It's arguable if Shweta Bachchan Nanda, Amitabh Bachchan's long limbed and lissom daughter has looked any better than now. After all, her sultry radiance has long been a thing of beauty and a joy forever. But what is undeniable is that she has never dressed better.
Shweta Bachchan Nanda and Sandeep Khosla
So unsurprisingly at her old pals Abu and Sandeep's Fantastique launch on Wednesday, amongst a slew of fashionistas (Prerna Goel in an Anjali Patel Mehta of Verandah, Mansi Joshi Roy in a Mayank Anand & Shraddha Nigam, and Aditi Gowitrikar in Goh: ni) Shweta Bachchan Nanda in a white shirt top by Abu and Sandeep paired with a Isabel Marant pants effortlessly stole the show. Don't believe us? Here's proof.
Not a whine at all
It's rare to have anyone say nice things about the condition of Mumbai's roads and so when we saw peripatetic wine evangelist Rajeev Samant's comment yesterday we were pleased.
"Driving around today and noticing how much cleaner and neater the streets of Bombay are these days," said the founder of Sula, who made wine drinking an Indian trend.
"Smoother roads. Well-maintained green traffic islands. And I give full credit to current Municipal Commissioner Ajoy Mehta who I interacted with years ago when he was Excise Commissioner," said Samant, adding, "He was instrumental in Sula getting our first license at a time when wine was seen in a negative light along with liquor," said Rajeev when we called to ask about his post. "Was a real gentleman and an outstanding IAS officer and administrator. Well-done sir."
Young Bengali Art
Early May will witness a significant exhibition of Bengal art at the Bhau Daji Lad Museum in Mumbai. Brought to the city by Rakhi Sarkar's Kolkata-based CIMA, it will display the works of five postmodern Bengali artists.
Aveek Sarkar and Chiki Sarkar
"Do come, the CM will be inaugurating it and it is full of great art," said Sarkar, the low profile self effacing and accomplished wife of the Kolkata based media tycoon Aveek Sarkar and mother of Indian publishing wunderkind Chiki Sarkar of Juggernaut books. "And what's more," she added, "Aveek will be in town too."
Bengali art, the erudite company of Rakhi and the presence of the silver maned dhoti clad Aveek, one of the country's most interesting publishers? We like
So it's summer and everyone we know is travelling. Bashrat Peer is in Istanbul writing another masterpiece in an apartment loaned by a generous friend, Wendell Rodricks is in Tehran, sighing like a dervish at the beauty of the city's arts and antiquities, Rohit Bal has been posting pictures of his trip to St Petersburg and even our Pune-based friend Rudabeh Nanporia, who we thought was something of a home bird, is in Casablanca, Morocco. Meanwhile we are, as you might have guessed, in Mumbai, at home.
This is not for want of opportunity or means, mind you. We are at home, because we are monumentally lacking in that one thing required to have an interesting and adventurous life: the ability to make 'A Plan'. 'A Plan' is what get's you to look at a calendar in January or February, deciding on a date when you can 'get away'.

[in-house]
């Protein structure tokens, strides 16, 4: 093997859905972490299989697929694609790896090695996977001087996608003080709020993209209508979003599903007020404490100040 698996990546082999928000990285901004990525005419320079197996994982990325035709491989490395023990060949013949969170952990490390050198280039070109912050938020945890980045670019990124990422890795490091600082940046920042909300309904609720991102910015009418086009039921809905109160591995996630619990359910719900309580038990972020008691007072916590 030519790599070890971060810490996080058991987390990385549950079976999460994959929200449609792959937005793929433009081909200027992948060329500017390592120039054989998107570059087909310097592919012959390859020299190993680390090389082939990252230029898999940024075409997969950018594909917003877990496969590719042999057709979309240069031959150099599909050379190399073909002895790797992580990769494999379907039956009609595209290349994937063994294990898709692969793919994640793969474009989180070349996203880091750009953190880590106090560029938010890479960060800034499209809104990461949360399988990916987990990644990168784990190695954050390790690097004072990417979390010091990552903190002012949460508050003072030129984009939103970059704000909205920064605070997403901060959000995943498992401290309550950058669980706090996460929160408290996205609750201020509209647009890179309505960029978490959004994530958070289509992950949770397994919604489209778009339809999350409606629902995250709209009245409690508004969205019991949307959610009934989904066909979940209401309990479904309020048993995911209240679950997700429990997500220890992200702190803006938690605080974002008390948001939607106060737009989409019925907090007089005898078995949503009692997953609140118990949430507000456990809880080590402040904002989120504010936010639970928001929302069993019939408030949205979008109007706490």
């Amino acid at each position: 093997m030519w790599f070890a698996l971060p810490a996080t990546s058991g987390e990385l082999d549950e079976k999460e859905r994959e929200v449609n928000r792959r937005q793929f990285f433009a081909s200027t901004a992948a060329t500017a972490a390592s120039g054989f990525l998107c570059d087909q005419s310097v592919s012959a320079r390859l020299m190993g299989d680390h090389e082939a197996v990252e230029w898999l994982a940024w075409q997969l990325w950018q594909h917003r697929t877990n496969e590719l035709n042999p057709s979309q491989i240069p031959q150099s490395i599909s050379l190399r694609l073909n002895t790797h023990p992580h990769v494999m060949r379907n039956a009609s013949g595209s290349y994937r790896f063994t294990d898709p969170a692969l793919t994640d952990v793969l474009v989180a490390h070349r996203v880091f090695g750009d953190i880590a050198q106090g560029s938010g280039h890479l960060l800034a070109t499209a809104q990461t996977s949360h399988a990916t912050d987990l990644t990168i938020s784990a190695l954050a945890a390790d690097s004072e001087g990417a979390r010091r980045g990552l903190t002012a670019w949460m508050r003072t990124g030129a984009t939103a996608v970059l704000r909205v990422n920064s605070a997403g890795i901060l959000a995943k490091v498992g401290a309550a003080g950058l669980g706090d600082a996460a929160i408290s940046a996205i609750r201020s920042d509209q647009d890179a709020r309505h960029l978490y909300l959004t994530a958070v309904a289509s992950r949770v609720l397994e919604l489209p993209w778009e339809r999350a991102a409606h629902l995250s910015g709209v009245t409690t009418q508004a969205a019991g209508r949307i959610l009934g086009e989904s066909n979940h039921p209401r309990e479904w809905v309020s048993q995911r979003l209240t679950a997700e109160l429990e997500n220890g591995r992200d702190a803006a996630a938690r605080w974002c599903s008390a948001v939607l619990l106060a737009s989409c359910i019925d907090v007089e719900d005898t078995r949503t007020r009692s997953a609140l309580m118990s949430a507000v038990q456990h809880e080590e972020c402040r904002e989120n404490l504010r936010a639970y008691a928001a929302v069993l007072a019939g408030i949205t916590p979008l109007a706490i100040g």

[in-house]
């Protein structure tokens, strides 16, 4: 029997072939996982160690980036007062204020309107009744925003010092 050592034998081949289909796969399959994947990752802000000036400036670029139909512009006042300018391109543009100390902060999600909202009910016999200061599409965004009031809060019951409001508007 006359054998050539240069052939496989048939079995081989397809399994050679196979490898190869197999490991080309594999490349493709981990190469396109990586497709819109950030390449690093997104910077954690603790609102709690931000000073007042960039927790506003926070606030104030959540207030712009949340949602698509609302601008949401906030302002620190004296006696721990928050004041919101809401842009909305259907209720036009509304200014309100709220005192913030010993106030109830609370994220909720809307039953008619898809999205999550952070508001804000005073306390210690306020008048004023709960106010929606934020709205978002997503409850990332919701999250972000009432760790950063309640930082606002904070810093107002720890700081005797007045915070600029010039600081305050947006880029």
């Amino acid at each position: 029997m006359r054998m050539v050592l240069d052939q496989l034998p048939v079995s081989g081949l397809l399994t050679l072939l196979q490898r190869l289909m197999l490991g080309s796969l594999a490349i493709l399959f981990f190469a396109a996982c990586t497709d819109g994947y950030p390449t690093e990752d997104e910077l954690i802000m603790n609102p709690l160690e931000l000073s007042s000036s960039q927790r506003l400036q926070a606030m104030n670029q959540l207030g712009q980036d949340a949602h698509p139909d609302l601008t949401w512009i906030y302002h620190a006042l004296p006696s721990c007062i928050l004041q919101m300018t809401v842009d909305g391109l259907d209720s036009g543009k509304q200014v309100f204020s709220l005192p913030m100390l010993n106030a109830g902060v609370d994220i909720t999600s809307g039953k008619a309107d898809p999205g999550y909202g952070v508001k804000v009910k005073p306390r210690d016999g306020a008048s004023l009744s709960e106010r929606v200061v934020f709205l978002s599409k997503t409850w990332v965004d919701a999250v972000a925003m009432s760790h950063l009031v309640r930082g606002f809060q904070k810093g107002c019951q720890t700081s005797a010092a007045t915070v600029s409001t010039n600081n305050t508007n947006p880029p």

Plans are what prompt you to make a booking with a travel agent and then an innkeeper, and even a chauffeur and a guide; they are what inspire you to Google the weather conditions of either Estonia or Egypt or Erevan, or wherever it is you're headed. If you lack the ability to make a plan then you are very much in fear of ending up in the middle of summer wondering why everyone you know is away and realising with a thud that it's summer and once again you forgot to make 'A Plan'.
Persepolis shot by Wendell Rodericks and St Petersburg shot by Rohit Bal
But for those of us who don't make plans and find themselves stuck in the middle of Mumbai's fiercest heat, there's an advantage: we get to wear loose white mulls with sandals, suck on ice lollies and sip tall cool drinks; we get to see crisp blue skies and magnificent sunsets and above all, we get to eat mangoes. Luscious, succulent mangoes; as sweet as a benediction and as rich as life. So that's what we are doing these days. Eating mangoes and feeling a bit sorry for all those currently around the globe, who are missing in action.
Media's Summer of Discontent?
Yesterday according to our sources was something of a red-letter day at a leading news channel's headquarters in Mumbai." All the top echelons appeared to be jittery and tense" we were informed.
"The country's leading cricket anchor, the top female biz news anchor said to be the best honey money in the business and the channel's pre-eminent management. Why so? "It was the day when decisions would be taken on the channel's rebranding and new direction after it was officially taken over by a business house," says the source. "And no one knew what their future role would be." Another instalment of the summer of discontent for media folk?
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